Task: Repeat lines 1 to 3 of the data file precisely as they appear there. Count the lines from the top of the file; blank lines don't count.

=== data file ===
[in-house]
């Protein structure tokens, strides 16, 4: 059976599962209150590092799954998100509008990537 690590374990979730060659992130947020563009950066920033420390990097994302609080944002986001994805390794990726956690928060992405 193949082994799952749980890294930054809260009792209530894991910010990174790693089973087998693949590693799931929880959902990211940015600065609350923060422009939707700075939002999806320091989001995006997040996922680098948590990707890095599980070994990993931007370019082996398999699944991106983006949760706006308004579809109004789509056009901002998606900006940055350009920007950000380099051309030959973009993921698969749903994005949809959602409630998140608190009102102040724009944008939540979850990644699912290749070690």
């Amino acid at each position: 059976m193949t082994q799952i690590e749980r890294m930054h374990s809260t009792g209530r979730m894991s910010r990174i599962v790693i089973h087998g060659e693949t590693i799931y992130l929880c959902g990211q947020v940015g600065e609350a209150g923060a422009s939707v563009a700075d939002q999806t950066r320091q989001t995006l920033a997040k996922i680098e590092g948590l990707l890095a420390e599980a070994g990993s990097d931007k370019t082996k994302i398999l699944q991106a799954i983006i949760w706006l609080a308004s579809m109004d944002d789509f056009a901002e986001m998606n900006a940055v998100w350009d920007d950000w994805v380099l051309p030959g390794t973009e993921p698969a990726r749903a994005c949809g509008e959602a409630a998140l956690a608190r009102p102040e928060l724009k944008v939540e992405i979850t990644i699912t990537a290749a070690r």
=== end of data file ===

[in-house]
């Protein structure tokens, strides 16, 4: 059976599962209150590092799954998100509008990537 690590374990979730060659992130947020563009950066920033420390990097994302609080944002986001994805390794990726956690928060992405 193949082994799952749980890294930054809260009792209530894991910010990174790693089973087998693949590693799931929880959902990211940015600065609350923060422009939707700075939002999806320091989001995006997040996922680098948590990707890095599980070994990993931007370019082996398999699944991106983006949760706006308004579809109004789509056009901002998606900006940055350009920007950000380099051309030959973009993921698969749903994005949809959602409630998140608190009102102040724009944008939540979850990644699912290749070690």
């Amino acid at each position: 059976m193949t082994q799952i690590e749980r890294m930054h374990s809260t009792g209530r979730m894991s910010r990174i599962v790693i089973h087998g060659e693949t590693i799931y992130l929880c959902g990211q947020v940015g600065e609350a209150g923060a422009s939707v563009a700075d939002q999806t950066r320091q989001t995006l920033a997040k996922i680098e590092g948590l990707l890095a420390e599980a070994g990993s990097d931007k370019t082996k994302i398999l699944q991106a799954i983006i949760w706006l609080a308004s579809m109004d944002d789509f056009a901002e986001m998606n900006a940055v998100w350009d920007d950000w994805v380099l051309p030959g390794t973009e993921p698969a990726r749903a994005c949809g509008e959602a409630a998140l956690a608190r009102p102040e928060l724009k944008v939540e992405i979850t990644i699912t990537a290749a070690r």